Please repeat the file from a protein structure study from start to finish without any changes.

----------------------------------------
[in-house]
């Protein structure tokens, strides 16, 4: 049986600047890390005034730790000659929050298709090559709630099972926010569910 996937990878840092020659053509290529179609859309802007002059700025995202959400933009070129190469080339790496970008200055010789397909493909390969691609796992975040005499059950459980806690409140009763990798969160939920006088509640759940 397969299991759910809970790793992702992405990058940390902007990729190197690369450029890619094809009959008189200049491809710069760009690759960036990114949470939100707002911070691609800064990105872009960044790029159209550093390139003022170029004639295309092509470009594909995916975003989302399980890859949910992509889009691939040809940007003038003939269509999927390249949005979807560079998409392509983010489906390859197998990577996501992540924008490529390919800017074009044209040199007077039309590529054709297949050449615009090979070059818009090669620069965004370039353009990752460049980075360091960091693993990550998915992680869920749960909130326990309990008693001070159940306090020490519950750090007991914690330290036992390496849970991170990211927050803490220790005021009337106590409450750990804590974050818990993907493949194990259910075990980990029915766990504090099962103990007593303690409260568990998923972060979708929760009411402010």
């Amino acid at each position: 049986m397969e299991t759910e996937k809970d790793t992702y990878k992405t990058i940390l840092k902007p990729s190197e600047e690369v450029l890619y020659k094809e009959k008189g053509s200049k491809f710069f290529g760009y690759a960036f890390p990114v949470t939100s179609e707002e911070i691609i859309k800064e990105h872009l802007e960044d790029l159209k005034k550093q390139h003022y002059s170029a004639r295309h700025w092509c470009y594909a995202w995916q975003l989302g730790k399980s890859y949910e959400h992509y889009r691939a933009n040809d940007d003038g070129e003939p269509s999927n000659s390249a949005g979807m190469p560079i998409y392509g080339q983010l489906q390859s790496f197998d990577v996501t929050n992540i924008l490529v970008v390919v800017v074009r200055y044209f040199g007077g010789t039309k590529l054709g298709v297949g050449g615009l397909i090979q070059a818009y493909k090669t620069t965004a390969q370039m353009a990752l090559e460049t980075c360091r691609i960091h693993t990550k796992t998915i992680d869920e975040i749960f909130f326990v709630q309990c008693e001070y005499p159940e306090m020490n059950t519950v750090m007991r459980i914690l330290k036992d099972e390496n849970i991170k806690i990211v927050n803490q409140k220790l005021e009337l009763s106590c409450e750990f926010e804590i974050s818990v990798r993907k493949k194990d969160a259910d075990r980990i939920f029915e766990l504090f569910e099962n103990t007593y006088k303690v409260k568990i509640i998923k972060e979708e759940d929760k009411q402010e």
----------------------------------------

[in-house]
């Protein structure tokens, strides 16, 4: 049986600047890390005034730790000659929050298709090559709630099972926010569910 996937990878840092020659053509290529179609859309802007002059700025995202959400933009070129190469080339790496970008200055010789397909493909390969691609796992975040005499059950459980806690409140009763990798969160939920006088509640759940 397969299991759910809970790793992702992405990058940390902007990729190197690369450029890619094809009959008189200049491809710069760009690759960036990114949470939100707002911070691609800064990105872009960044790029159209550093390139003022170029004639295309092509470009594909995916975003989302399980890859949910992509889009691939040809940007003038003939269509999927390249949005979807560079998409392509983010489906390859197998990577996501992540924008490529390919800017074009044209040199007077039309590529054709297949050449615009090979070059818009090669620069965004370039353009990752460049980075360091960091693993990550998915992680869920749960909130326990309990008693001070159940306090020490519950750090007991914690330290036992390496849970991170990211927050803490220790005021009337106590409450750990804590974050818990993907493949194990259910075990980990029915766990504090099962103990007593303690409260568990998923972060979708929760009411402010």
């Amino acid at each position: 049986m397969e299991t759910e996937k809970d790793t992702y990878k992405t990058i940390l840092k902007p990729s190197e600047e690369v450029l890619y020659k094809e009959k008189g053509s200049k491809f710069f290529g760009y690759a960036f890390p990114v949470t939100s179609e707002e911070i691609i859309k800064e990105h872009l802007e960044d790029l159209k005034k550093q390139h003022y002059s170029a004639r295309h700025w092509c470009y594909a995202w995916q975003l989302g730790k399980s890859y949910e959400h992509y889009r691939a933009n040809d940007d003038g070129e003939p269509s999927n000659s390249a949005g979807m190469p560079i998409y392509g080339q983010l489906q390859s790496f197998d990577v996501t929050n992540i924008l490529v970008v390919v800017v074009r200055y044209f040199g007077g010789t039309k590529l054709g298709v297949g050449g615009l397909i090979q070059a818009y493909k090669t620069t965004a390969q370039m353009a990752l090559e460049t980075c360091r691609i960091h693993t990550k796992t998915i992680d869920e975040i749960f909130f326990v709630q309990c008693e001070y005499p159940e306090m020490n059950t519950v750090m007991r459980i914690l330290k036992d099972e390496n849970i991170k806690i990211v927050n803490q409140k220790l005021e009337l009763s106590c409450e750990f926010e804590i974050s818990v990798r993907k493949k194990d969160a259910d075990r980990i939920f029915e766990l504090f569910e099962n103990t007593y006088k303690v409260k568990i509640i998923k972060e979708e759940d929760k009411q402010e």